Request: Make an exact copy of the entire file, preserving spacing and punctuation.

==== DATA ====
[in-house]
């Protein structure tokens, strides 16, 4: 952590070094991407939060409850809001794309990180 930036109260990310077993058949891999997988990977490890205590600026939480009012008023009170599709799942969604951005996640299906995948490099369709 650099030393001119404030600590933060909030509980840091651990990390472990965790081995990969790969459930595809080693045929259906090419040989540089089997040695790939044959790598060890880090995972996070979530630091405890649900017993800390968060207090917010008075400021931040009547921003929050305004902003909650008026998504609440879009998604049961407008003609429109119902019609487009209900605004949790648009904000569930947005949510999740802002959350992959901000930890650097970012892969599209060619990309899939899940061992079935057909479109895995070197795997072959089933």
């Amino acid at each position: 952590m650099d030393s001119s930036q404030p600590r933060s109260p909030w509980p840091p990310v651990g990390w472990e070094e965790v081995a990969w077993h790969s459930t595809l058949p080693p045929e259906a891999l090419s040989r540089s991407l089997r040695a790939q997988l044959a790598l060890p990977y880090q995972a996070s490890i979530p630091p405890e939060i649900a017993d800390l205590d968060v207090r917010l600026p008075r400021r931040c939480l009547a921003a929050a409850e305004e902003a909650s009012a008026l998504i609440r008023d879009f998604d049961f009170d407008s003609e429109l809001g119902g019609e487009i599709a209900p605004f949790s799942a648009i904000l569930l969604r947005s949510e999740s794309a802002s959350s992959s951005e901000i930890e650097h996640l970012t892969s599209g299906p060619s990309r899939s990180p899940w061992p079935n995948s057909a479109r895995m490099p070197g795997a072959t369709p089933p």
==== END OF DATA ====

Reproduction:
[in-house]
């Protein structure tokens, strides 16, 4: 952590070094991407939060409850809001794309990180 930036109260990310077993058949891999997988990977490890205590600026939480009012008023009170599709799942969604951005996640299906995948490099369709 650099030393001119404030600590933060909030509980840091651990990390472990965790081995990969790969459930595809080693045929259906090419040989540089089997040695790939044959790598060890880090995972996070979530630091405890649900017993800390968060207090917010008075400021931040009547921003929050305004902003909650008026998504609440879009998604049961407008003609429109119902019609487009209900605004949790648009904000569930947005949510999740802002959350992959901000930890650097970012892969599209060619990309899939899940061992079935057909479109895995070197795997072959089933």
């Amino acid at each position: 952590m650099d030393s001119s930036q404030p600590r933060s109260p909030w509980p840091p990310v651990g990390w472990e070094e965790v081995a990969w077993h790969s459930t595809l058949p080693p045929e259906a891999l090419s040989r540089s991407l089997r040695a790939q997988l044959a790598l060890p990977y880090q995972a996070s490890i979530p630091p405890e939060i649900a017993d800390l205590d968060v207090r917010l600026p008075r400021r931040c939480l009547a921003a929050a409850e305004e902003a909650s009012a008026l998504i609440r008023d879009f998604d049961f009170d407008s003609e429109l809001g119902g019609e487009i599709a209900p605004f949790s799942a648009i904000l569930l969604r947005s949510e999740s794309a802002s959350s992959s951005e901000i930890e650097h996640l970012t892969s599209g299906p060619s990309r899939s990180p899940w061992p079935n995948s057909a479109r895995m490099p070197g795997a072959t369709p089933p």